RODALE NEWS, LENOX, MA—Are you doing anything to prevent the flu? As flu season ramps up, people across the country are debating whether to get a swine-flu (H1N1) vaccination, even as production delays make the vaccine harder to come by. Others are already dealing with cases of swine flu in their homes. Many of us who are fortunate enough to not yet be infected are doing all we can to protect ourselves, whether that means seeking a flu shot, washing our hands frequently, keeping our distance from sneezers, or any of the other simple anti-flu tactics that medical authorities suggest. Managing stress should be one of the top items on everyone's "prevent the flu" list. Doing so gives your immune system an additional edge in protecting you from the flu virus, as well as other illnesses.
THE DETAILS: Last week I shared some of the stress-reducing, health-enhancing benefits of practicing mindfulness meditation. Can meditating and practicing mindfulness prevent the flu? A study by Richard Davidson, PhD, and his colleagues at the University of Wisconsin found that people who participated in an eight-week mindfulness meditation program had a stronger immune response to a flu vaccine than people in a nonmeditating control group. In addition, those who meditated reported less anxiety and greater happiness than those in the control group. The meditation group displayed a pattern of increased activity in the front left side of the brain that has been seen in people who tend to experience high levels of positive emotion and enthusiastically approach, rather than avoid, new experiences. Taken together, the findings suggest that practicing this type of meditation transforms brain function and makes people happier, less anxious, and more resistant to infectious disease. Previous studies by Davidson and by numerous other researchers have shown that happier, less-stressed people have more activity in front left side of their brain than their less-happy peers. And that effect may itself be connected to a stronger immune system. In another study, Sheldon Cohen, PhD, and his colleagues at Carnegie Mellon University found that happier college students were less likely to come down with a cold virus than their more stressed and unhappy peers.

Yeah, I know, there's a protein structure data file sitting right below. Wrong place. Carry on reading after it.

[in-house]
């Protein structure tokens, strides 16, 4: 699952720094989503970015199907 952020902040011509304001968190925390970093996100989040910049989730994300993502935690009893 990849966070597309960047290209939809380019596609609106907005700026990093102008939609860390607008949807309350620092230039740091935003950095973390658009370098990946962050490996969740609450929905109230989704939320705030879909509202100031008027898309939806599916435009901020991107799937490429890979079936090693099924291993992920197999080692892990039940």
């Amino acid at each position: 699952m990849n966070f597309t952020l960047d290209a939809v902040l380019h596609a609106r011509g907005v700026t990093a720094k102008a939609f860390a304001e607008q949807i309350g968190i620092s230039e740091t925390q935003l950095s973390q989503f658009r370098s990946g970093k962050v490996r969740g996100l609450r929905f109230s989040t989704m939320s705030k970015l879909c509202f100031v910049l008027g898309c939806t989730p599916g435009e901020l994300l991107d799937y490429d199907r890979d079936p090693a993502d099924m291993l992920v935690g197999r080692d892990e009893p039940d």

Published on: October 26, 2009
Updated on: August 3, 2011